It’s no wonder that we find it hard to motivate ourselves to work out. It’s a big, overwhelming multi-task job that takes a lot of time, planning, and expertise.


The Fix:

There’s an old saying about tackling big overwhelming jobs and it starts with the question; how do you eat an elephant? The answer is; one bite at a time.

And that is exactly how you should approach the overwhelming complexity of motivating yourself to workout.

Instead of looking at all the goes into a working out, try focusing on one small step at a time. Trying to take on everything, all at once is a losing proposition. It’s just too much to handle.
A better, far gentler approach, is to eat this elephant one bite at a time.

Look at this way, if you haven’t worked out in months and you sneak in one 10-minute workout (see what I did there?) it’s 100% more than you’ve been doing.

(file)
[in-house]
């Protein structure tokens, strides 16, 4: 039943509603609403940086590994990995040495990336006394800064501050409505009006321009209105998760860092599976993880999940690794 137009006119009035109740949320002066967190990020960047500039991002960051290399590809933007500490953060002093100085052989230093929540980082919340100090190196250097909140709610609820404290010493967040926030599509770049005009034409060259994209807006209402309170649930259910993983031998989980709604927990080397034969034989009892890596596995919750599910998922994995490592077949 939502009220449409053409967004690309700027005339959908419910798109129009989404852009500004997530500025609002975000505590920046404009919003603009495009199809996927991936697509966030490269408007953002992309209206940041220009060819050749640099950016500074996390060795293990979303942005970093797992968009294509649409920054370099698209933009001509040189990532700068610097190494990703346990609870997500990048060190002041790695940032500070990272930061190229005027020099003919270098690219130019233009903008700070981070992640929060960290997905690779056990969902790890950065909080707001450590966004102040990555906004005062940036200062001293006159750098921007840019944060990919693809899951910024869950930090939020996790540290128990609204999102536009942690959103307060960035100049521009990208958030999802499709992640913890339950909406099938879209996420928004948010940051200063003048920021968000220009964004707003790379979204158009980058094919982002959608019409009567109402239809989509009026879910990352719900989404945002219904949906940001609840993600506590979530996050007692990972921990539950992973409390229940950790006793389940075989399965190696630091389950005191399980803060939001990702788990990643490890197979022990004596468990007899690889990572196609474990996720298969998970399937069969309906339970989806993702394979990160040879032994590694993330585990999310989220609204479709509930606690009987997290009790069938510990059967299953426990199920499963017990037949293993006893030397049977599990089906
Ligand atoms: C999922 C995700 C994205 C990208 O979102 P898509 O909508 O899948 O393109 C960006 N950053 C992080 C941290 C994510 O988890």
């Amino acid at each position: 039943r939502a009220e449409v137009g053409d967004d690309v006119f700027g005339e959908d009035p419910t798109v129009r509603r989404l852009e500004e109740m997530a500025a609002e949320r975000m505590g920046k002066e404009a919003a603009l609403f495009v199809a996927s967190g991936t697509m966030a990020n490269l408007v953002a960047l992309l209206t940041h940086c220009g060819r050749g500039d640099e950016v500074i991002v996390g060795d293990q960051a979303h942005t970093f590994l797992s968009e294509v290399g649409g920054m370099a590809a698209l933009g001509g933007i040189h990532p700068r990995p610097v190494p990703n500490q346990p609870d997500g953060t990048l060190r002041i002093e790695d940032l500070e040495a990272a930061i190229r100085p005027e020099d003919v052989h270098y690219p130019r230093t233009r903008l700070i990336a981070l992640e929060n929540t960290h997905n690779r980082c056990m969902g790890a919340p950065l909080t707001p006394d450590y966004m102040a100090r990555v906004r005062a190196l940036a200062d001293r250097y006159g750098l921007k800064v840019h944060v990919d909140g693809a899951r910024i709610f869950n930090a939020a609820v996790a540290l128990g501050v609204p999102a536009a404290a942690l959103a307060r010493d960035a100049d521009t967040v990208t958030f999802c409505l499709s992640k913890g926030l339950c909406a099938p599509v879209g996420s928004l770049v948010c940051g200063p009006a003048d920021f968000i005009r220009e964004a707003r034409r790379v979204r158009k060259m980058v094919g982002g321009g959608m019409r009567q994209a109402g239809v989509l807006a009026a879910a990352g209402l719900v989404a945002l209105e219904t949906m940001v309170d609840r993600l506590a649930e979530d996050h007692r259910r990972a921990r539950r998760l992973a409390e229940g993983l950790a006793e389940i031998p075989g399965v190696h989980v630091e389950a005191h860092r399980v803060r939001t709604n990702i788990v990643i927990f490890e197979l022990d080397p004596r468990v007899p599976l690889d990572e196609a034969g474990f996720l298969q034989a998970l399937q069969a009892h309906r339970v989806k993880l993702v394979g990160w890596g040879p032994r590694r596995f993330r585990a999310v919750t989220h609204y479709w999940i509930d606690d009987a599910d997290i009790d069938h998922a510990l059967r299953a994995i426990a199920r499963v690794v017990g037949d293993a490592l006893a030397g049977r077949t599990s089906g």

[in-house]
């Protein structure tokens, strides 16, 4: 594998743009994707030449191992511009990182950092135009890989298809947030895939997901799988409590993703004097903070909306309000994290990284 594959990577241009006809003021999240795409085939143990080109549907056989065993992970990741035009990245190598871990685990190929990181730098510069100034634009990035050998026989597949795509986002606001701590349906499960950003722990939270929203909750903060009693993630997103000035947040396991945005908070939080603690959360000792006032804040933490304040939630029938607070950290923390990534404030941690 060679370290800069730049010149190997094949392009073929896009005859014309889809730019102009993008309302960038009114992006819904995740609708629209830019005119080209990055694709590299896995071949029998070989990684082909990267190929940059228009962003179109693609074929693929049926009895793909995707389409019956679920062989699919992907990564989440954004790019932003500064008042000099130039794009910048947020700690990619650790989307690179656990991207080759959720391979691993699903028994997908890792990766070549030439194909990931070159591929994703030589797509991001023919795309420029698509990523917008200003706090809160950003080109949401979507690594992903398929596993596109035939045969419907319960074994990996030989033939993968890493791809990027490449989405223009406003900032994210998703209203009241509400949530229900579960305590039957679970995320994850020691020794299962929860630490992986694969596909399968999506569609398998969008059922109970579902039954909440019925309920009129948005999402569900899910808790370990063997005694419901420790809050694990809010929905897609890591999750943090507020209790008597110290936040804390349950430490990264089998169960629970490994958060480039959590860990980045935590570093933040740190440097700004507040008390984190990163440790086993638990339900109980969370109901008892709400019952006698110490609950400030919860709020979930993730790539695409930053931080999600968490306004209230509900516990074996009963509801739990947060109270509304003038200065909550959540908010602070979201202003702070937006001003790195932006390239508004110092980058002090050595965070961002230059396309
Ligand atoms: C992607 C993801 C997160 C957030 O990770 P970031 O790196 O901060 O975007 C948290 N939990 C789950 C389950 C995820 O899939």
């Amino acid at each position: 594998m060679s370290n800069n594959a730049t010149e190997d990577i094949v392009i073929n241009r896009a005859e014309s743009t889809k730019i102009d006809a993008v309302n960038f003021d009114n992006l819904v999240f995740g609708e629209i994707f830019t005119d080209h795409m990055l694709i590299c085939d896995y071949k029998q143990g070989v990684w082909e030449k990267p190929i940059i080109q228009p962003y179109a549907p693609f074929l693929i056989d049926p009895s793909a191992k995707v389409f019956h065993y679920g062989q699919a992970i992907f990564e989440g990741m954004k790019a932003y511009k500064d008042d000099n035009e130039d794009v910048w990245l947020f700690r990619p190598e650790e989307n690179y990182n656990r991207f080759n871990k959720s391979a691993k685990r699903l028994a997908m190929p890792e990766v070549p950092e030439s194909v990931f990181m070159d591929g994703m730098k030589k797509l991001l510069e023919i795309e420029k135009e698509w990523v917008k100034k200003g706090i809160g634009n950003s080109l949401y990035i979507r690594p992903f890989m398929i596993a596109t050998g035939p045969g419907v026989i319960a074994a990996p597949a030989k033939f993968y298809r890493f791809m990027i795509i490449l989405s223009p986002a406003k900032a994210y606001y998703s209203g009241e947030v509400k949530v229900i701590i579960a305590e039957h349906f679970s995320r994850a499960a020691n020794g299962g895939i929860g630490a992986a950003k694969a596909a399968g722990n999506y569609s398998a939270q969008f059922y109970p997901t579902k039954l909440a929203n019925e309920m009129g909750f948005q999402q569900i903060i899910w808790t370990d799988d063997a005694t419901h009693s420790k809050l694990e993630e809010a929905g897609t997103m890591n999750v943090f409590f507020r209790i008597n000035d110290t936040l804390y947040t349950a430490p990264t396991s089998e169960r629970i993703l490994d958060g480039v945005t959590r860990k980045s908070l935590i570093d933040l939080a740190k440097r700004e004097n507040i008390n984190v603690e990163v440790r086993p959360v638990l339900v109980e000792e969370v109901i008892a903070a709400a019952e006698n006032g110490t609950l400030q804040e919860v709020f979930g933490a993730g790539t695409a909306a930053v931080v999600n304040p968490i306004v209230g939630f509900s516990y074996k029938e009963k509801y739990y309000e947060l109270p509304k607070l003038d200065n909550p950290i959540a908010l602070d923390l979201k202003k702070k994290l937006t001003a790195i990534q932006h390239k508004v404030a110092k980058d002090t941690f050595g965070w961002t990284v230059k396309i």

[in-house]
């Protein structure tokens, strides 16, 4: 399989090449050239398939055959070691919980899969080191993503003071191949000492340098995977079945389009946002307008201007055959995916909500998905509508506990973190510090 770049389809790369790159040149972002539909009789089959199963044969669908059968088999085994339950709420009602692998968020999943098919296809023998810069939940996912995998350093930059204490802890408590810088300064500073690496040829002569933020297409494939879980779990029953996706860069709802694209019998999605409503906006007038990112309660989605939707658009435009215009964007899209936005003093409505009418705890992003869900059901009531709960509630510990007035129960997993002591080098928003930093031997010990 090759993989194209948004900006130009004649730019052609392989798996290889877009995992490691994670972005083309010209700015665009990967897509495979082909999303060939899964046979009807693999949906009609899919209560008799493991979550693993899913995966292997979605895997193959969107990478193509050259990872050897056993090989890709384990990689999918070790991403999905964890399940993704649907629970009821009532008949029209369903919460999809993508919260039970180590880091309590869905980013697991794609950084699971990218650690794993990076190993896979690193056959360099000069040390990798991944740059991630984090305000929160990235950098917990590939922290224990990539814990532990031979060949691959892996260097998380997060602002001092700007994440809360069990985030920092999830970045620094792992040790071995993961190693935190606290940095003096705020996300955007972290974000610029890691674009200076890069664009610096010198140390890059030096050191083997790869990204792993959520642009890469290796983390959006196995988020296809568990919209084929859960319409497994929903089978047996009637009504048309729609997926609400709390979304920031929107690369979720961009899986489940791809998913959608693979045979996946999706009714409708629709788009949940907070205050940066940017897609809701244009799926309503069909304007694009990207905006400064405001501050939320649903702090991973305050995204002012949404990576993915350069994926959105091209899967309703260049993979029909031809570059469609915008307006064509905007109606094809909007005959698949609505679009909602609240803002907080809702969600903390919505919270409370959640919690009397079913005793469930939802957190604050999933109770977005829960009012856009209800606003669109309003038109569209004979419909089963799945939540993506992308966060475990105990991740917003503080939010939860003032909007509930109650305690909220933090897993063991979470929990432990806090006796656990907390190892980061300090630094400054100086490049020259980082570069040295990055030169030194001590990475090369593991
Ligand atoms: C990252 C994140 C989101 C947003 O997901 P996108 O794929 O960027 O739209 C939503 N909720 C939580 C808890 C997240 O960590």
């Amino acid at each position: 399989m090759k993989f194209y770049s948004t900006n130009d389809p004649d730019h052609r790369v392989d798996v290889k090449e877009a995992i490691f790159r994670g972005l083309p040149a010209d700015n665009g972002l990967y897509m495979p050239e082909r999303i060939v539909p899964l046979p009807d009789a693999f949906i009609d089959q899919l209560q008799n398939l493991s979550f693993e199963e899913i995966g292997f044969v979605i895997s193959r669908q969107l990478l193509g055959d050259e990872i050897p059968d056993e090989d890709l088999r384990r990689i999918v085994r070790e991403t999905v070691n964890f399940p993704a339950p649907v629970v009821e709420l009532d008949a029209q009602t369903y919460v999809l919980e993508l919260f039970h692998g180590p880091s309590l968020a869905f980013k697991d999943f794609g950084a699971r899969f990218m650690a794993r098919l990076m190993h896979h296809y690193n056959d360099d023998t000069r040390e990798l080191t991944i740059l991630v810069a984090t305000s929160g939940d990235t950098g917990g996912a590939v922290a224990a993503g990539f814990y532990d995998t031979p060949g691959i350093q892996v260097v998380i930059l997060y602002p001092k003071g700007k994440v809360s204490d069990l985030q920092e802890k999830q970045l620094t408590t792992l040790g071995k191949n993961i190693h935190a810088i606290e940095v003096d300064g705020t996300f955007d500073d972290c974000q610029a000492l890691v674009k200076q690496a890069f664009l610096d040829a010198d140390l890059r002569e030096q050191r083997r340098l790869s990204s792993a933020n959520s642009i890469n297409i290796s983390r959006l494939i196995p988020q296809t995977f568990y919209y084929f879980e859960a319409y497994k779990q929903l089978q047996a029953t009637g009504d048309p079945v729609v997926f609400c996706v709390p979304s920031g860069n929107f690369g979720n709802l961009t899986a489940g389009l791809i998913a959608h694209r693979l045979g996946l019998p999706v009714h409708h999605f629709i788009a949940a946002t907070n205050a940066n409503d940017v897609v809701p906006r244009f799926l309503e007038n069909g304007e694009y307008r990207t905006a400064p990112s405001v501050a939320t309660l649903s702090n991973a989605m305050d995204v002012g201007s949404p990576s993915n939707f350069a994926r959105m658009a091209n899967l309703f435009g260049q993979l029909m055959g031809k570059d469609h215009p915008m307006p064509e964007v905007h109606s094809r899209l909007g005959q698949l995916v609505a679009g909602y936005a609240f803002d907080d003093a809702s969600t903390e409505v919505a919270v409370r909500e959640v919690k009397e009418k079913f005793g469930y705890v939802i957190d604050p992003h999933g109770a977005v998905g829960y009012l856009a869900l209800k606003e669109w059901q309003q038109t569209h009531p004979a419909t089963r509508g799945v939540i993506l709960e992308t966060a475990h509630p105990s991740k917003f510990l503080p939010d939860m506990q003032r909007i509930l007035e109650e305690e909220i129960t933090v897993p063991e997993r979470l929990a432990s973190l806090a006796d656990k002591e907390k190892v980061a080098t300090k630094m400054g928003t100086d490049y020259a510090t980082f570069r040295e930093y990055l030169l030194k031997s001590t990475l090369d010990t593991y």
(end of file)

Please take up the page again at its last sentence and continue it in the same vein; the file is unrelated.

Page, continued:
Not only that but adding a 10-minute workout is going to leave you wanting more, which will bring you back the next day for another workout. Which will start a chain reaction that eventually leads to a sustainable workout habit, which eventually leads to the lean body that you want.

Not sure what to do for that 10-minutes? No problem. Take a 10-minute walk. It may not be the most complicated workout you’ve ever done, but that’s the point.

“Trying to take on too much too soon will only lead to overwhelm, and an eventual breakdown of your program and a disappointment that is hard to come back from.”

When you start to get overwhelmed by the thought of working out and all the complexity that goes into it, start with one small thing that you can sustain easily and let that momentum build until it carries you all the way to your goal.


The problem:

There is something in all of us that has an aversion to asking for help.

I don’t know where you got the idea that you had to do everything on you own, but I know where I got it.